Marijuana is becoming legal in more and more places around the United States. But just because buying or using cannabis is legal where you live doesn’t mean there won’t be punishments or repercussions for doing so.
Here are seven ways you can still be punished for legally using marijuana:
1. Gun Rights
The federal government forbids gun sellers from providing guns to people who use marijuana, and they can be punished for doing so. For some reason the NRA and anti-gun groups will fight any legislation to prevent guns from getting in the hands of criminals or violent people, but they don’t care that marijuana users can’t purchase firearms.
While marijuana may be legal in your state, that doesn’t mean it’s also allowed in your workplace. Countless court cases have upheld that businesses can still drug test and fire employees for using marijuana even in legal states, except for in states that have passed protections for cannabis using workers.
Even if marijuana is legal in your state, Child Protective Services still considers it a crime since it’s illegal at the federal level, and they can remove your children from your home if you are caught using cannabis. Some states have passed laws to prevent this from happening, but there’s still a large chance you’re at risk.
Similar to employment, using marijuana can affect your housing in many different ways. You are definitely barred from living in federally-subsidized housing, and landlords can still evict you if you use cannabis and they’ve previously stated that you’re not allowed to do so on their property.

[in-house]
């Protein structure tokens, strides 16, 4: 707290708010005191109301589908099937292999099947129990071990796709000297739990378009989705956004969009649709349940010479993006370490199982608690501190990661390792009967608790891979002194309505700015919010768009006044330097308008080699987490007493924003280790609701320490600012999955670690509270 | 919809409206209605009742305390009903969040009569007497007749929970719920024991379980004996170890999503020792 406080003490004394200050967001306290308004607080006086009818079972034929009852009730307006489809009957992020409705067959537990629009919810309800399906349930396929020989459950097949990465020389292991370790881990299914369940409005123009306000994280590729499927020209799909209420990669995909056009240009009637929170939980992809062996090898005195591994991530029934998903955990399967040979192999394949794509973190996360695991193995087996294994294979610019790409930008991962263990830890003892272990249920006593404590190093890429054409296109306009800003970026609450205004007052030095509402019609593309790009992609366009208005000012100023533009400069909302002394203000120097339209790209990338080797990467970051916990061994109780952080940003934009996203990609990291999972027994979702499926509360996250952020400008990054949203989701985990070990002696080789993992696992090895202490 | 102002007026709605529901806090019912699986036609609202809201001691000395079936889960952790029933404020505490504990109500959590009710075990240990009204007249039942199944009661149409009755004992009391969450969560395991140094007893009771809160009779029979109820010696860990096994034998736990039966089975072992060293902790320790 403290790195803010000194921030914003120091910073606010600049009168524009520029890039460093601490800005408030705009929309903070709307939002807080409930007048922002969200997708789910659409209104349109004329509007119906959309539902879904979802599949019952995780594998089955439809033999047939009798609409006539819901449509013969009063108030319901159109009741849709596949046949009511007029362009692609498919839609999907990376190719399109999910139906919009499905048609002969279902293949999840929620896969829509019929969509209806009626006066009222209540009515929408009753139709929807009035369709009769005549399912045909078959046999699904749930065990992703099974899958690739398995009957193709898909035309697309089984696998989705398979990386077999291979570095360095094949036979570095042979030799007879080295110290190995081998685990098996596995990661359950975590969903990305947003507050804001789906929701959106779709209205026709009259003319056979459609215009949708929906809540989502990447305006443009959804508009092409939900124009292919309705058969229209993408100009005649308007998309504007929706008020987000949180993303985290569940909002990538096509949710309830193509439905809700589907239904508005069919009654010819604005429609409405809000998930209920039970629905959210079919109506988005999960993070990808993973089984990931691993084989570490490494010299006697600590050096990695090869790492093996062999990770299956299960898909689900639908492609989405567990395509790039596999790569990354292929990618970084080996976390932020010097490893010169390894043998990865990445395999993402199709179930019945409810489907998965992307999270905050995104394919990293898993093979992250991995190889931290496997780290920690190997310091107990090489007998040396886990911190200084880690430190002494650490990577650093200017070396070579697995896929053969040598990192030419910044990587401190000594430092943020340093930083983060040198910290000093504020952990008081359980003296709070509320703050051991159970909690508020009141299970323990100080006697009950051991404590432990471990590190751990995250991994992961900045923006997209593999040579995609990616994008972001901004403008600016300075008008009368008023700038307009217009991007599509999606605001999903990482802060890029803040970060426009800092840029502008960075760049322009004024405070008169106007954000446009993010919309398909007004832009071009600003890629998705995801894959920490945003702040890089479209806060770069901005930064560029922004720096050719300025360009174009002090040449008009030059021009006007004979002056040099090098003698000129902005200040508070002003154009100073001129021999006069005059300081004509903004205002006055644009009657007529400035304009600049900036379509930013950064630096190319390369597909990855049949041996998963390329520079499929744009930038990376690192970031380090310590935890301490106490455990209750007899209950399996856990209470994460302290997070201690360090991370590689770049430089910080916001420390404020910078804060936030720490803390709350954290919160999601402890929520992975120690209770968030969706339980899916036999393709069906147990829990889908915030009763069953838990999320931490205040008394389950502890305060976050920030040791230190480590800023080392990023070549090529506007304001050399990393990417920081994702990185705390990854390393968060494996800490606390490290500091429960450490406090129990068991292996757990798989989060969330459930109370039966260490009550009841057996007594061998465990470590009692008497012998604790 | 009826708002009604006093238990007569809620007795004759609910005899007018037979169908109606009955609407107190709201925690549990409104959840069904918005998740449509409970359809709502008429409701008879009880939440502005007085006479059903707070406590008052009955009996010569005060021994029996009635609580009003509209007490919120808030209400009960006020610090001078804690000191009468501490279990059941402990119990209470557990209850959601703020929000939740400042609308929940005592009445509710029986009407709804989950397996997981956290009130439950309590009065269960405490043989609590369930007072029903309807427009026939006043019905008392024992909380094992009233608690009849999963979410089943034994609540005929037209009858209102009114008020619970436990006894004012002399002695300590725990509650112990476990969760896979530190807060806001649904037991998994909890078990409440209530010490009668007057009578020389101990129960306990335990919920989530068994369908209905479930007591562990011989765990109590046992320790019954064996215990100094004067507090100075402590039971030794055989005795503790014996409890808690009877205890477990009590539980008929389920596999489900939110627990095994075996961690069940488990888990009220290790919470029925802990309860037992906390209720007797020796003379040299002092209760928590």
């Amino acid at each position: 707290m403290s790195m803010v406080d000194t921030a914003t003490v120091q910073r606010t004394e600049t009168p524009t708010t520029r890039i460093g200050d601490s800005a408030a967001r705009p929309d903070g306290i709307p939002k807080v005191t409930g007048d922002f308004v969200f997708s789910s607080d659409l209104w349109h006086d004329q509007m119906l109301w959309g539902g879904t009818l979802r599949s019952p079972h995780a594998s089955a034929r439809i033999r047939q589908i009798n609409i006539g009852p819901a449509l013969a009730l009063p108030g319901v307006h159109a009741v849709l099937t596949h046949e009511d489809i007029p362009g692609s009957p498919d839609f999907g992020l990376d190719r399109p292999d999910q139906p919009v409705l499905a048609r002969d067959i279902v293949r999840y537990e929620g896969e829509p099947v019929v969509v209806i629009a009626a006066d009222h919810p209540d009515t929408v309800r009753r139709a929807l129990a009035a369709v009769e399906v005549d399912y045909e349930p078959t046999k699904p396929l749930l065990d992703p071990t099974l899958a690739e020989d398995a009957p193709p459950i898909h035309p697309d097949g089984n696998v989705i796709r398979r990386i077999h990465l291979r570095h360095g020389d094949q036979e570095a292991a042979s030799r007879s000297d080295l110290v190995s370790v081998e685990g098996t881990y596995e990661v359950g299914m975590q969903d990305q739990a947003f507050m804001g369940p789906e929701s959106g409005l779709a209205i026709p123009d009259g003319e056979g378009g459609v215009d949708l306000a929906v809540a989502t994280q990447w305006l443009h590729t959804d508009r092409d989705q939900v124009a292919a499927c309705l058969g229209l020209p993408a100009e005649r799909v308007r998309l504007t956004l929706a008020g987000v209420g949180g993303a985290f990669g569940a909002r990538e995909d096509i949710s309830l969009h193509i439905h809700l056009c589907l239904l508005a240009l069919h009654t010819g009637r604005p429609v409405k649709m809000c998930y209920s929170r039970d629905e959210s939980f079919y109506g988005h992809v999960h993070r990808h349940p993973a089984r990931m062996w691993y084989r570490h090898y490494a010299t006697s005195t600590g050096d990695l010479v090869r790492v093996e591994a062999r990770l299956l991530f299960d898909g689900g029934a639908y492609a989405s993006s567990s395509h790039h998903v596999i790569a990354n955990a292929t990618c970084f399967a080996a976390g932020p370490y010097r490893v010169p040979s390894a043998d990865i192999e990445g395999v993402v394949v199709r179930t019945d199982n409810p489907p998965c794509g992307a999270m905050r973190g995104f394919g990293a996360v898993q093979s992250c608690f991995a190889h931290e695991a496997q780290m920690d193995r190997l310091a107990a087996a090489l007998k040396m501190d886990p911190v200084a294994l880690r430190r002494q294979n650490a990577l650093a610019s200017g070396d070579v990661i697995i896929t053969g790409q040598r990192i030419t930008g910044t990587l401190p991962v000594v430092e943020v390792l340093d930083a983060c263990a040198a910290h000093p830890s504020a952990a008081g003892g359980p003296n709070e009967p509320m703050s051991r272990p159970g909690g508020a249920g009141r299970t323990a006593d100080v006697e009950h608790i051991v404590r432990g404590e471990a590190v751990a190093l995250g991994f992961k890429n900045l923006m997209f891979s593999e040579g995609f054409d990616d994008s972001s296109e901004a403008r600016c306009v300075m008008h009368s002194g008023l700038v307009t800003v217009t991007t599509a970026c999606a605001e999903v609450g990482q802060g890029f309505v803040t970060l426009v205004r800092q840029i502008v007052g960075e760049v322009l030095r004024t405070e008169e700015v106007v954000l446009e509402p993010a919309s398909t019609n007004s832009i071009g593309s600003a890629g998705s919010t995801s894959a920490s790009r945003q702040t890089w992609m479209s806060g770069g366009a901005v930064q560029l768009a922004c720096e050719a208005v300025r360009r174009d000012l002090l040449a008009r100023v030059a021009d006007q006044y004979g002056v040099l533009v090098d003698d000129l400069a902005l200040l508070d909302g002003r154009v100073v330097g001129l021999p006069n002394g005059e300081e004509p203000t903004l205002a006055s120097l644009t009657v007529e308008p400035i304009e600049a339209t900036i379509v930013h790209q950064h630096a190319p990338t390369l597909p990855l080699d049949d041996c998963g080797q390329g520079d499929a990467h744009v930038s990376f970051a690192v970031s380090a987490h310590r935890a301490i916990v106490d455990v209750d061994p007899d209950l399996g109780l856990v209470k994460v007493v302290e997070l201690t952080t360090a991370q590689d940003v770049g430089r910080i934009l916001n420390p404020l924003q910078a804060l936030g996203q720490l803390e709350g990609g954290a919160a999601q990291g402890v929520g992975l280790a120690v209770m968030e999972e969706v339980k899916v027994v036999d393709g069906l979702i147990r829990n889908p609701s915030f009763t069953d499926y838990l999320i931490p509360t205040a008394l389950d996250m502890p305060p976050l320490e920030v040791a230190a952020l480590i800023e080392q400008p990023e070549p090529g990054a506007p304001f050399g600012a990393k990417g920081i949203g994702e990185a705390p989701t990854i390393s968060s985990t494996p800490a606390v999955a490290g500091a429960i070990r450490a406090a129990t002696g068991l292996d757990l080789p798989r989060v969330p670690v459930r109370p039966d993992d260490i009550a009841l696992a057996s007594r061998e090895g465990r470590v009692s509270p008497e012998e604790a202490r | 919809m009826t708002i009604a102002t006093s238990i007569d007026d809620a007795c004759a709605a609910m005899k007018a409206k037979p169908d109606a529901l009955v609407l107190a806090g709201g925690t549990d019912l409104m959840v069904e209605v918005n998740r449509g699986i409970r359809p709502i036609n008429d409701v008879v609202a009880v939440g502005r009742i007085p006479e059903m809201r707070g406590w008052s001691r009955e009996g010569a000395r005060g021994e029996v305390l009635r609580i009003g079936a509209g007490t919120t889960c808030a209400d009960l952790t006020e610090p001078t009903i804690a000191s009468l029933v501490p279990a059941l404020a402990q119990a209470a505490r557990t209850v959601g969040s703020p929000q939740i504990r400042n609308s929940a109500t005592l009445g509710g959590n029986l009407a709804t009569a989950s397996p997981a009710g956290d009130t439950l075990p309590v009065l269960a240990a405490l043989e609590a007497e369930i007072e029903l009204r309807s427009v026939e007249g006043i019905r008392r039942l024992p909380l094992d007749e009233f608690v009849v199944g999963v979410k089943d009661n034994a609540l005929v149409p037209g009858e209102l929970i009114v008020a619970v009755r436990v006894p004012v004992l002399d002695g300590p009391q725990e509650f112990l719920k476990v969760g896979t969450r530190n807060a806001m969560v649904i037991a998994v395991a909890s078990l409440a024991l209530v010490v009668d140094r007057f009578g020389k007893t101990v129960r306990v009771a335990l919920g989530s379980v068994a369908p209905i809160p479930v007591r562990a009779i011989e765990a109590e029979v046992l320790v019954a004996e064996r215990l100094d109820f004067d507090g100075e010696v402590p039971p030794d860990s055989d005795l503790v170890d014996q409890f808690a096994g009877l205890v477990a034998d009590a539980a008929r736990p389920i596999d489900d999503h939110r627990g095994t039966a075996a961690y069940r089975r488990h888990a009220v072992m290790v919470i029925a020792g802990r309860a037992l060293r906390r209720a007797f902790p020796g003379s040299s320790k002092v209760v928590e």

Marijuana users can also be punished when it comes to insurance. There’s basically no restrictions on what an insurance company can use as a condition for refusing to cover you, and often medical or life insurance providers use previous cannabis use as a reason to refuse people.
6. Military Service
Active-duty military members are banned from using cannabis, even if they are in a state where it’s legal and their not on duty. And veterans can risk losing their benefits if they’re caught using marijuana, even if they do so in legal states. However the military is loosening some of its stances, as it no longer automatically disqualifies someone from joining if they admit to using marijuana in the past. Although that’s more because they’re struggling to find recruits and less because they suddenly have a more tolerant attitude.
Traveling with marijuana is also incredibly complicated. For instance, airports are considered federal jurisdiction, so if you are caught with marijuana in one, you’re probably not going to get the slap on the risk you would expect when you’re in a legal state. And even if you purchase your marijuana in a legal place, as soon as you cross into state lines, you’re under a whole new set of laws and can be charged with a crime for your perfectly legal purchase.